One last point here- For those that may not yet be ready to dive into their engine and come out with a handful of governor parts- Some engines (most notably Hondas and clones) have a VERY user-friendly means of governor adjustment. This adjustment is designed to fine-tune the governed speed to spec, but makes it super easy to gain a few hundred RPM- usually you can bring your GOVERNED MAX to 4000-4200 RPM with the turn of a screw. Your governor will still do it's job, but you'll run a little faster. Locate the manual throttle control on your engine- the little lever you would slide to increase or decrease RPM if you didn't have a remote throtte (gas pedal). Behind that lever is a screw with a spring wrapped around it- Notice how the throttle rests against the tip of that screw when you move the lever to the "fastest" position? Great. Remove that screw. Presto- instant maximum RPM increase- no fuss, no muss.

It is also worth noting that these engines were designed to run at 3600 RPM, day in and day out. If you do run faster, the engine will wear faster. Fact of life. Treat it well, maintain it well, and you'll never notice the potentially shorter lifespan.

Governed Idle FYI

The governor is a seriously misunderstood engine control system. For the greater good, here's a little FYI, an experience I just had. Might benefit someone in the future.

Where were we? Ahh, yes- the governor. Contrary to popular (mis)belief, the governor does much more than limit engine speed to 3600 RPM. Wonder why it's not called a "rev limiter"? 'Cause there's more.

The governor's purpose in life is not so much to limit RPM, but SET it. What's the difference, you ask? (I swear I just heard one of you ask that!) The difference is this. SETTING an RPM means KEEPING it throughout the workload. Let's use a lawnmower for example. You start the engine on your walkway and run the throttle up to max. The governor sets the engine to 3600 RPM, and there is no load (not cutting grass). As you move into the grass, the engine starts encountering a load. The governor allows a throttle increase to bring the revs back up to 3600. Cutting away, you encounter a thick patch over the septic tank. As the engine begins to bog and the revs start to drop, the governor allows the throttle to open more and bring the revs up to 3600. Cool? Great. Going around the corner thru that thick grass with the throttle wide open, you hit that bare spot where the dog keeps peeing. The load comes off the engine, and as it begins to increase, the governor closes the throttle to prevent over-revving and holds at 3600 RPM. Got it?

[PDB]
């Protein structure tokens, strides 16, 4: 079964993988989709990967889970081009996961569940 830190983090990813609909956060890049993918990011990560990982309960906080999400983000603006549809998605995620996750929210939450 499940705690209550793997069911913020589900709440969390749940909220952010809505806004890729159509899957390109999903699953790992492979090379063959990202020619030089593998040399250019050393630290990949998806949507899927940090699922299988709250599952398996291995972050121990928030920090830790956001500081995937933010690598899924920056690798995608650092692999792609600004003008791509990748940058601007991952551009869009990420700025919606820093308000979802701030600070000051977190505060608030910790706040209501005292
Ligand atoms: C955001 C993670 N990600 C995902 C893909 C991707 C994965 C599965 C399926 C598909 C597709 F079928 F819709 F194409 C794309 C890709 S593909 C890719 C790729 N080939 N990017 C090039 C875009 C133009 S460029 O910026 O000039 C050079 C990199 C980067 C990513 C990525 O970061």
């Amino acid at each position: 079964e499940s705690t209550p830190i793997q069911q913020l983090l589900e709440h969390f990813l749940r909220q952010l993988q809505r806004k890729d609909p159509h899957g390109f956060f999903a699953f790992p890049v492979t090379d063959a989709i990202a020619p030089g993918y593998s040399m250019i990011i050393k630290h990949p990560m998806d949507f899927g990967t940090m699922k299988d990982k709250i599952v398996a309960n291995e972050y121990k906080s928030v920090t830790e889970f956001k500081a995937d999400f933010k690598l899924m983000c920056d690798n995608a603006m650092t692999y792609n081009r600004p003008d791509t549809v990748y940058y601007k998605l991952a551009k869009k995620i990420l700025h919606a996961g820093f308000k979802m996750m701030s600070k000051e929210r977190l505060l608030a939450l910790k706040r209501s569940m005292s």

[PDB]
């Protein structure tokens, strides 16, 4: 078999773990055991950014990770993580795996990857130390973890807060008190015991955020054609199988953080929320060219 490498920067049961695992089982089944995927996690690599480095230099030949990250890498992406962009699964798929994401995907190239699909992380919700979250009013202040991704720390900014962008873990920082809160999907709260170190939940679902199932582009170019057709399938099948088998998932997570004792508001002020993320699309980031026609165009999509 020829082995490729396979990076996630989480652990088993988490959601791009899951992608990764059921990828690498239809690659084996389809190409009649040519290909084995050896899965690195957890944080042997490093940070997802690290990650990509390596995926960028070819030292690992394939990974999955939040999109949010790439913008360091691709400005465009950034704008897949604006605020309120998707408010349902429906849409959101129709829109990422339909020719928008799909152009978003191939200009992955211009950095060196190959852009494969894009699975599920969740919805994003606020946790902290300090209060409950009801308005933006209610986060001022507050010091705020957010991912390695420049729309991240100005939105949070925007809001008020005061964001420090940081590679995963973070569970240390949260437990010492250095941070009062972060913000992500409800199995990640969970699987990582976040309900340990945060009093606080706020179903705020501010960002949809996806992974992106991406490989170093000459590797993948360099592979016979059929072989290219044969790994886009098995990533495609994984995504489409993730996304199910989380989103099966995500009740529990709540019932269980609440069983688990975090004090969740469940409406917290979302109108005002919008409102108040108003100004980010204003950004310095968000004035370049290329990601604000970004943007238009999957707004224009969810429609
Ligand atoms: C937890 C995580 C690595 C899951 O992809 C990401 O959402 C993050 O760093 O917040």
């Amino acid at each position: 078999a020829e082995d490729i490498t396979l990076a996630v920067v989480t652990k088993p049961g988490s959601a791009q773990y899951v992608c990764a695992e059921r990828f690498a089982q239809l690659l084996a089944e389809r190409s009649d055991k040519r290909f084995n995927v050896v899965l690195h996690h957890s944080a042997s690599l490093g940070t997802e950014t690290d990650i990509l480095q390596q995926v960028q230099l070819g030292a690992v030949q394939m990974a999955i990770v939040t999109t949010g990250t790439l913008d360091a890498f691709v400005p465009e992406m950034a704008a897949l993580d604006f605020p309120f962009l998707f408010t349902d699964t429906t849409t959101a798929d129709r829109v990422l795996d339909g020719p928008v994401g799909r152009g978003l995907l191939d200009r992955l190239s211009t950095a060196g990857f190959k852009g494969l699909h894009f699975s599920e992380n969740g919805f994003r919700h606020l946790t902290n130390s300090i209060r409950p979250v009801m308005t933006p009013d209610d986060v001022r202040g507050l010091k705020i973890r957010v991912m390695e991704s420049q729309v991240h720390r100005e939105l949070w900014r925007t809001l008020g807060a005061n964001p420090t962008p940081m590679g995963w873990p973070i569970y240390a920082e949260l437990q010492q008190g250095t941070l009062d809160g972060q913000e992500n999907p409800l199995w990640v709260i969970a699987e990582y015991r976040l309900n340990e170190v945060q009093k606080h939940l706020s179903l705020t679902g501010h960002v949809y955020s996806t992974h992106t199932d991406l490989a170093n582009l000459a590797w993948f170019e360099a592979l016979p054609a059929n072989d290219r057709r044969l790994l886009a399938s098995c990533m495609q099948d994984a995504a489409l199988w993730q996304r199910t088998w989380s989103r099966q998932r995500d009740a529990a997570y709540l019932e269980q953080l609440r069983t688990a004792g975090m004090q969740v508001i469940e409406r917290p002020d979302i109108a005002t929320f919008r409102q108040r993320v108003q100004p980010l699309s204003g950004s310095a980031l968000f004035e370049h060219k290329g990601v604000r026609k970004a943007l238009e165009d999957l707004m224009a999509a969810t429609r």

If you examine your external throttle linkage, you will notice that there is no direct connection between the hand throttle control and the carb butterfly. Governor again. The hand throttle does nothing more than alter the spring tension between the governor arm and the throttle butterfly. Setting the manual control to "Idle" merely alters the spring tension from the governor enough to allow it to SET engine idle speed. The idle adjust screw is the bottom end rev limiter in that it sets the baseline that the governor drops to. I told you that to tell you this:

I recently had a situation that some folks might misdiagnose- an engine that refused to idle properly. After a barrage of time, abuse, and adjustments, the chinese Kohler clone on my kids' kart would not sit at idle. The kart constantly wanted to take off with no throttle input. At a glance, the idle was too high.

Close examination revealed that the idle stop screw on the carb was not doing anything- the butterfly just would not rest against it. If I pushed the lever by hand, it would sit at idle RPM, but as soon as I let go, it would take off again.

I tried to adjust the external governor components to no avail. With the arm off the shaft, something just did not feel right inside the engine. I pulled the engine off the kart and tore it down. I don't even know how to describe what had happened inside, but the governor guts were all over the place- literally.